If you’re thinking about multifamily real estate investment, you’ll want to clarify which financing strategies will help you optimize your rental income returns. In the following article, Travis Cadman discusses real estate leverage and how it can help you achieve your ROI objectives. Travis Cadman is the co-founder and CEO of the real estate investment firm, Investar USA.
Unless you have inexhaustible monetary resources (and if that’s the case, why bother investing?), you are going to have to finance your multifamily real estate property. While paying off any debt you accrue may seem like an obvious goal, you may discover that using leverage to acquire more property may offer you a greater return.
But what is leverage, anyway?
The term leverage in real estate means the amount of money you’ve borrowed to purchase a property against the value of the property itself. The term leverage comes from the idea that a real estate investor is using borrowed money to increase ROI on real estate property.
Here’s an example of how an investor can use leverage to increase investment gains:
An investor wants to purchase a $500,000 property. That investor is approved for a $400,000 mortgage, and uses $100,000 of her own money as a down payment. The property value increases by 7 percent in the next 12 months, and by the end of the year, the property is worth $535,000 – a net gain of $35,000.
However, if property values decline, then the investor would have lost $35,000.
While leverage can be an excellent tool for maximizing ROI, it can be quite risky if improperly applied. Here are a few things to avoid when using leverage as an investment tool.
Relying upon consistently high appreciation.
If you’ve experienced annual property appreciation of 10 percent and higher for several consecutive years, it can be very tempting to believe that that’s the new normal. When you anticipate future levels of appreciation to be consistent with the high levels you’ve experienced in the past, you can begin to overpay for properties in the misguided belief that you can recoup the amount at sale.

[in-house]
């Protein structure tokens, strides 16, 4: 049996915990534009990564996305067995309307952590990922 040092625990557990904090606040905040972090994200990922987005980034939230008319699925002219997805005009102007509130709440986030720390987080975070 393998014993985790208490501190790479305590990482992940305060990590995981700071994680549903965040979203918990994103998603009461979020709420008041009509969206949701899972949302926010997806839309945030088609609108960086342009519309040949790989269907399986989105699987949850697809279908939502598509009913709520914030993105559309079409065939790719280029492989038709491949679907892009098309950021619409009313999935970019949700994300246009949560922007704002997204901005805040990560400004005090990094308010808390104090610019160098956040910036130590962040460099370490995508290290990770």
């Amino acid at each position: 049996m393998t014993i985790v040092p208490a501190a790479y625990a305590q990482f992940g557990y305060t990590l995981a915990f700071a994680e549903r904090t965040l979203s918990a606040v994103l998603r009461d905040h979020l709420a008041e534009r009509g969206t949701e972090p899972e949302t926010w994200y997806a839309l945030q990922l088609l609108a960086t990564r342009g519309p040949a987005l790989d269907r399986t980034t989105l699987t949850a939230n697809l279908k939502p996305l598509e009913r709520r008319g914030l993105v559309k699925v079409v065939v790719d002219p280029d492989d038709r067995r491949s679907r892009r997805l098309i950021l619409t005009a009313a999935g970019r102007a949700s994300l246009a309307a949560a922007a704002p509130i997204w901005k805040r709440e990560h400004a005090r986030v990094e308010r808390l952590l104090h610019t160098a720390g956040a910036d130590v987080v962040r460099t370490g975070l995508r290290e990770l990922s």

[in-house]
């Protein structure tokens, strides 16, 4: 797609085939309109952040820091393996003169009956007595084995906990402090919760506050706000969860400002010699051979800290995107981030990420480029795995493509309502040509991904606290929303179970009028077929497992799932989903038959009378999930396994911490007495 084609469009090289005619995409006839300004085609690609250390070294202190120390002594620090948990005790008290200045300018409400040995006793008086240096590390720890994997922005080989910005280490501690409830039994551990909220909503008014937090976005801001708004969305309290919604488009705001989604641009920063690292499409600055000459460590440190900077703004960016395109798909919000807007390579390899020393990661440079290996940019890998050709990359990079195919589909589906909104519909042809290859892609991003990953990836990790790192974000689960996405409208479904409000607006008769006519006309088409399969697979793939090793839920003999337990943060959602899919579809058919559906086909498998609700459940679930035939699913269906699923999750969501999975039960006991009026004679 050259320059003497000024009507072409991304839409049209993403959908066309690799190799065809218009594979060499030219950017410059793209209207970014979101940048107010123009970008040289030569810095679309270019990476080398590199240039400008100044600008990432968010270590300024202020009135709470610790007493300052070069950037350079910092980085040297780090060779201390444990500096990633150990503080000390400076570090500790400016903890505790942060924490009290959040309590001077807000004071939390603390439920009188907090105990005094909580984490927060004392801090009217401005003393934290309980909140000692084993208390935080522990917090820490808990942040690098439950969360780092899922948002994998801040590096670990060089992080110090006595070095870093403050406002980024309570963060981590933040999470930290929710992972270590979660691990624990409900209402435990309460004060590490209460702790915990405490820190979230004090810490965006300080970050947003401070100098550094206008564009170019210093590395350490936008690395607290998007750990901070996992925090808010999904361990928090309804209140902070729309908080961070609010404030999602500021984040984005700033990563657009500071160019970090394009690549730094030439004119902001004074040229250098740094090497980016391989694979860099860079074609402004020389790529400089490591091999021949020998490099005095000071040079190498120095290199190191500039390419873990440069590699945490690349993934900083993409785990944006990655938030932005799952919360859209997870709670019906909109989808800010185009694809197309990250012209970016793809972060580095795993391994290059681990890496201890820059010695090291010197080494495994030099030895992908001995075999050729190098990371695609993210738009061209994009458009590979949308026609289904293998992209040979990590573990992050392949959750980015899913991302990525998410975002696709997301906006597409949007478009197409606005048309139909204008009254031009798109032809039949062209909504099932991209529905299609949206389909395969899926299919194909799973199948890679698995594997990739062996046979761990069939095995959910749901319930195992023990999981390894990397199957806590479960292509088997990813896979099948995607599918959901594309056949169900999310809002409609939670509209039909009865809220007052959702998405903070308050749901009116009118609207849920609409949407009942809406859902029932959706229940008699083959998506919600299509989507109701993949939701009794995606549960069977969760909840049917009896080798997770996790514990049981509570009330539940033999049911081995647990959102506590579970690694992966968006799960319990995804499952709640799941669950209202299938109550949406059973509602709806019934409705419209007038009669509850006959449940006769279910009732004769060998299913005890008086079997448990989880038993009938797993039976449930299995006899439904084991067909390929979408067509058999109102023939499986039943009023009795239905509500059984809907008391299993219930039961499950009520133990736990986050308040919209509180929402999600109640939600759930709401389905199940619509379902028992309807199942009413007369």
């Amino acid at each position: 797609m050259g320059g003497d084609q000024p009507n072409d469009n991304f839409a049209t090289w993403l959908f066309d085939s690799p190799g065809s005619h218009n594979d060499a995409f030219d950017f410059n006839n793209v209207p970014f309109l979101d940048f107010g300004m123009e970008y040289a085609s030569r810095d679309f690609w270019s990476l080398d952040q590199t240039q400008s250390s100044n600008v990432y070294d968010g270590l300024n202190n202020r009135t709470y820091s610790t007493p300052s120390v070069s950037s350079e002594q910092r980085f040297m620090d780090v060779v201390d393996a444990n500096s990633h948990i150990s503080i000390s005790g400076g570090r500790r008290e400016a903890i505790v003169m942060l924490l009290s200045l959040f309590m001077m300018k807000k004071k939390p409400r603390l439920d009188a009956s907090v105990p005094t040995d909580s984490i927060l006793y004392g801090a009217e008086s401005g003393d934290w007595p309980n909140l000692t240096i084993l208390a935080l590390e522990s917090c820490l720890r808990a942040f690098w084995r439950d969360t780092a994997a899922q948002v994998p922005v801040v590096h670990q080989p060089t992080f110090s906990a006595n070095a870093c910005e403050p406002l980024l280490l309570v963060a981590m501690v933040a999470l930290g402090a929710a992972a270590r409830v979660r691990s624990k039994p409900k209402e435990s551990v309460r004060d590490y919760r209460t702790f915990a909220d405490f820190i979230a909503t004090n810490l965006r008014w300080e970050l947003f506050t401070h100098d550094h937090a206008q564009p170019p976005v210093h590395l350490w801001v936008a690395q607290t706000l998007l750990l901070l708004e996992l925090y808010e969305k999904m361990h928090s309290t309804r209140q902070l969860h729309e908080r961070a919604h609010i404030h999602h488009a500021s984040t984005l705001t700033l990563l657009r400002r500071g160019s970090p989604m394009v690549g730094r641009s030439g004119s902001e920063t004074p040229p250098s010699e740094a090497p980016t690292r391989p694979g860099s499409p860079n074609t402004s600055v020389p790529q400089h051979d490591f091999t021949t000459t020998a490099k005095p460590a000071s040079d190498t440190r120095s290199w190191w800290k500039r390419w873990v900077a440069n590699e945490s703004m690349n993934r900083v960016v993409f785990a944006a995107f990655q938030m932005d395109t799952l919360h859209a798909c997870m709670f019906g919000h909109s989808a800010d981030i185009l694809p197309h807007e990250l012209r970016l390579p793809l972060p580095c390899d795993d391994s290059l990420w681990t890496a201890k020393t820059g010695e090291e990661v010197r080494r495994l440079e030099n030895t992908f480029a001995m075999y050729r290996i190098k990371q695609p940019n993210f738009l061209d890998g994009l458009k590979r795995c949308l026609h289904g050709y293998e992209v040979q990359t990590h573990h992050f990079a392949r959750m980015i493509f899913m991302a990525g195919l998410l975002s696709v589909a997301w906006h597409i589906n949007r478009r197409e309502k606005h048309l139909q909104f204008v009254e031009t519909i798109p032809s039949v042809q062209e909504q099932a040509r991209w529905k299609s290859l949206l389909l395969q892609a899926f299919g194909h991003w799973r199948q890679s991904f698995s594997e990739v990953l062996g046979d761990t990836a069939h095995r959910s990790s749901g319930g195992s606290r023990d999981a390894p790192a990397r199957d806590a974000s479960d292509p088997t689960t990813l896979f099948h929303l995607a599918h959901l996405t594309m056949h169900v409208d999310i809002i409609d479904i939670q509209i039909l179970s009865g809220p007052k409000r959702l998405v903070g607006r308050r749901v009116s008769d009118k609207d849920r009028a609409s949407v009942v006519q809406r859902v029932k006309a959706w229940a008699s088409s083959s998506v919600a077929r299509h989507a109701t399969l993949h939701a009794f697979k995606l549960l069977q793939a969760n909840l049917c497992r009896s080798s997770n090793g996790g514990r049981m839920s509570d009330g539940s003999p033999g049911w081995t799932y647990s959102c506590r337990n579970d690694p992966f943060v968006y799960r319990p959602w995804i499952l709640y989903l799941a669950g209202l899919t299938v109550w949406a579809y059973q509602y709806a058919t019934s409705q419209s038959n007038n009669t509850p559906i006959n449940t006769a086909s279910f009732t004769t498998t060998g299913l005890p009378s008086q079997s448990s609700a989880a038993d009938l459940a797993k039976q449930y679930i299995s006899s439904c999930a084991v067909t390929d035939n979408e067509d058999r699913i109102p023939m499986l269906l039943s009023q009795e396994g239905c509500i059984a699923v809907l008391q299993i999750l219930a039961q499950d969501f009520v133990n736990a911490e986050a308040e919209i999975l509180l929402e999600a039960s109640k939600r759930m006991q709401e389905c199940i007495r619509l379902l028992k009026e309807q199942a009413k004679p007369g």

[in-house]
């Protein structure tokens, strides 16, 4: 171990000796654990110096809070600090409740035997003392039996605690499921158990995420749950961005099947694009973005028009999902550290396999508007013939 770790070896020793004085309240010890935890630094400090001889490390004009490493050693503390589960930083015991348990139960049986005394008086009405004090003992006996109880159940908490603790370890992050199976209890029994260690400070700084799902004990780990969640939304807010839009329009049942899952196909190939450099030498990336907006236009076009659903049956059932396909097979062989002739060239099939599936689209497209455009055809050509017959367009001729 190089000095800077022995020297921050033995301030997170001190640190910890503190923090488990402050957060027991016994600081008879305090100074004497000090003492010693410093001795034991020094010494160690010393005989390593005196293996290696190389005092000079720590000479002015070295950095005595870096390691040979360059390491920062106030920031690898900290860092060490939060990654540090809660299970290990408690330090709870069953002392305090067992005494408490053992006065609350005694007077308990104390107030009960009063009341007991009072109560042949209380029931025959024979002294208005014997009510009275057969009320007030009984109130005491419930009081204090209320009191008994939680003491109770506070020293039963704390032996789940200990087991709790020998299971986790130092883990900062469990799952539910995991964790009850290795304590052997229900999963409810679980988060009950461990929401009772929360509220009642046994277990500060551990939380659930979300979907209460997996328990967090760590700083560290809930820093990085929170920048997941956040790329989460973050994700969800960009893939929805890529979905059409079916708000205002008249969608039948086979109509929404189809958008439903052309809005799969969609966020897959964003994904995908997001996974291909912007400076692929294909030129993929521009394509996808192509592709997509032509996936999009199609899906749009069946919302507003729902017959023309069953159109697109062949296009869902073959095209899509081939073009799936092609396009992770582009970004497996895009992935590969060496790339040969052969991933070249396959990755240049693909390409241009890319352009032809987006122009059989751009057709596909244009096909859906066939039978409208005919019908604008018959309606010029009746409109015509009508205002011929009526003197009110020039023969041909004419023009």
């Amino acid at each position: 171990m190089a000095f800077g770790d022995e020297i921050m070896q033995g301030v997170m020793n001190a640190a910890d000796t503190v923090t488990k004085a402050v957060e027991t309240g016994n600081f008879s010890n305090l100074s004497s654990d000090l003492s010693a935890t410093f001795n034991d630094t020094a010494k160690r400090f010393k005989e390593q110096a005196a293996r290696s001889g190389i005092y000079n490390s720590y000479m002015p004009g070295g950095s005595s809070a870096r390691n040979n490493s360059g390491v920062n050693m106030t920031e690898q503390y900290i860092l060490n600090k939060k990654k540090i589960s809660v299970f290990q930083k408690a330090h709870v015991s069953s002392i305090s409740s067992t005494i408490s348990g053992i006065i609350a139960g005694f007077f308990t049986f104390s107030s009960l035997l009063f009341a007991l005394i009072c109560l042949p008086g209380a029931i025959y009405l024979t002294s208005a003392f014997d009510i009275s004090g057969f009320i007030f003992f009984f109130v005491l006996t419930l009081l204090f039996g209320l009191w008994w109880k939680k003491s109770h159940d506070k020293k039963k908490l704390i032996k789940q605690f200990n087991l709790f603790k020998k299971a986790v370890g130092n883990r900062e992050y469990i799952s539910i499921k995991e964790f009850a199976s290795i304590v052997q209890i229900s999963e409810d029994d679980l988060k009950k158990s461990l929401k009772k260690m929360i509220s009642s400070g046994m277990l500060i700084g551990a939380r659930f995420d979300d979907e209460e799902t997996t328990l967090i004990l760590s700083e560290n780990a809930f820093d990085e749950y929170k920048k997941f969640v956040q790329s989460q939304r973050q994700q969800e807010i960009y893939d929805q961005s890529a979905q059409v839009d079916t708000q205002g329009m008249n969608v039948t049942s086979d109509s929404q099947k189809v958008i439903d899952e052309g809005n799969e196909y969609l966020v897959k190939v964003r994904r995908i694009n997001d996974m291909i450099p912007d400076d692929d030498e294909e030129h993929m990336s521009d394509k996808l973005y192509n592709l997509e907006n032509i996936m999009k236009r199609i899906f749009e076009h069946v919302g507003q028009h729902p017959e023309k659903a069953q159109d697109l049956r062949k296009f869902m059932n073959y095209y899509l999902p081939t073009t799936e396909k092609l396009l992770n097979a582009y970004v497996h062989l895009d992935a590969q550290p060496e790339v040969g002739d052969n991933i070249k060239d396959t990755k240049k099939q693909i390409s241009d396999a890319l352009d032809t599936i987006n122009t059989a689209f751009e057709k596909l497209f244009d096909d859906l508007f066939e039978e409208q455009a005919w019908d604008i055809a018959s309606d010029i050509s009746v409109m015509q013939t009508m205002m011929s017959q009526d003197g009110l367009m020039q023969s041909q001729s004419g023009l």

Good financing causing bad buys.
High leverage financing doesn’t automatically mean that the investment will yield satisfactory returns. Performing due diligence with regard to finding the right and most potentially profitable real estate asset is always more important than simply having a low upfront cash obligation.
Letting property value be your only guide.
When investing in multifamily rental property, the most important consideration is cash flow. While property appreciation may tempt you to leverage up to purchase additional assets, if there is an economic downturn that makes it difficult for you to fill vacancies and you find yourself with outstanding debt and assets in decline.
Ultimately, the cost to borrow is fairly low, so if you have high-value properties, stable tenants that give you steady cash flow, and rental income that pays your monthly mortgage, you may be in a safe position to leverage up additional properties.
Travis Cadman is a real estate investor with over 30 years experience in residential real estate.